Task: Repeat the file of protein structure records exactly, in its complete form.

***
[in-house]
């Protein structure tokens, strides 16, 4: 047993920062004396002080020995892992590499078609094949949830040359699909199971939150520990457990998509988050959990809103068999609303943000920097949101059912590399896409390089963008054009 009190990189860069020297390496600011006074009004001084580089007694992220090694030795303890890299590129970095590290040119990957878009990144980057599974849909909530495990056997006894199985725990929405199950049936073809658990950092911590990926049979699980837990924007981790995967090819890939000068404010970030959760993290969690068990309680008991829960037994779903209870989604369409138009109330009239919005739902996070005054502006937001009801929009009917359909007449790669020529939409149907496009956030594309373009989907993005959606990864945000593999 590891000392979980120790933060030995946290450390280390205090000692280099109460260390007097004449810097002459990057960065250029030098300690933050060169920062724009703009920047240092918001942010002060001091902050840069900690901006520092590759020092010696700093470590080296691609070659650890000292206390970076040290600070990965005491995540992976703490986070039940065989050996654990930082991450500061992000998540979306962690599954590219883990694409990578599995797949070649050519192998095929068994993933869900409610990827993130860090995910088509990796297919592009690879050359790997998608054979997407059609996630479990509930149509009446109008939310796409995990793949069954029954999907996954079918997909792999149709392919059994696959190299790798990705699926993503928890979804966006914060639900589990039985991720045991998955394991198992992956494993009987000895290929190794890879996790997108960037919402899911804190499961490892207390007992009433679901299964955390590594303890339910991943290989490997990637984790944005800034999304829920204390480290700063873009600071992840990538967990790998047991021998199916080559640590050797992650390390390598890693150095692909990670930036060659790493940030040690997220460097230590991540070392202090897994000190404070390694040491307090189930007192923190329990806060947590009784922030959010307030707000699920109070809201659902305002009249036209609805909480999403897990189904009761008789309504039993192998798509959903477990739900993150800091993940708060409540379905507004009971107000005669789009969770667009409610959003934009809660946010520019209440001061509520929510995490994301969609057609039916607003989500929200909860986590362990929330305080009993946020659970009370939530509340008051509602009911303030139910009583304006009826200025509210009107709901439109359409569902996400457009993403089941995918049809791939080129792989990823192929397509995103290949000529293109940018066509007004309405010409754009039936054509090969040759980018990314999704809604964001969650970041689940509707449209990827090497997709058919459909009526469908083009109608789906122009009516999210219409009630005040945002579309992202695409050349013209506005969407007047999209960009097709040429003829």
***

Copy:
[in-house]
């Protein structure tokens, strides 16, 4: 047993920062004396002080020995892992590499078609094949949830040359699909199971939150520990457990998509988050959990809103068999609303943000920097949101059912590399896409390089963008054009 009190990189860069020297390496600011006074009004001084580089007694992220090694030795303890890299590129970095590290040119990957878009990144980057599974849909909530495990056997006894199985725990929405199950049936073809658990950092911590990926049979699980837990924007981790995967090819890939000068404010970030959760993290969690068990309680008991829960037994779903209870989604369409138009109330009239919005739902996070005054502006937001009801929009009917359909007449790669020529939409149907496009956030594309373009989907993005959606990864945000593999 590891000392979980120790933060030995946290450390280390205090000692280099109460260390007097004449810097002459990057960065250029030098300690933050060169920062724009703009920047240092918001942010002060001091902050840069900690901006520092590759020092010696700093470590080296691609070659650890000292206390970076040290600070990965005491995540992976703490986070039940065989050996654990930082991450500061992000998540979306962690599954590219883990694409990578599995797949070649050519192998095929068994993933869900409610990827993130860090995910088509990796297919592009690879050359790997998608054979997407059609996630479990509930149509009446109008939310796409995990793949069954029954999907996954079918997909792999149709392919059994696959190299790798990705699926993503928890979804966006914060639900589990039985991720045991998955394991198992992956494993009987000895290929190794890879996790997108960037919402899911804190499961490892207390007992009433679901299964955390590594303890339910991943290989490997990637984790944005800034999304829920204390480290700063873009600071992840990538967990790998047991021998199916080559640590050797992650390390390598890693150095692909990670930036060659790493940030040690997220460097230590991540070392202090897994000190404070390694040491307090189930007192923190329990806060947590009784922030959010307030707000699920109070809201659902305002009249036209609805909480999403897990189904009761008789309504039993192998798509959903477990739900993150800091993940708060409540379905507004009971107000005669789009969770667009409610959003934009809660946010520019209440001061509520929510995490994301969609057609039916607003989500929200909860986590362990929330305080009993946020659970009370939530509340008051509602009911303030139910009583304006009826200025509210009107709901439109359409569902996400457009993403089941995918049809791939080129792989990823192929397509995103290949000529293109940018066509007004309405010409754009039936054509090969040759980018990314999704809604964001969650970041689940509707449209990827090497997709058919459909009526469908083009109608789906122009009516999210219409009630005040945002579309992202695409050349013209506005969407007047999209960009097709040429003829």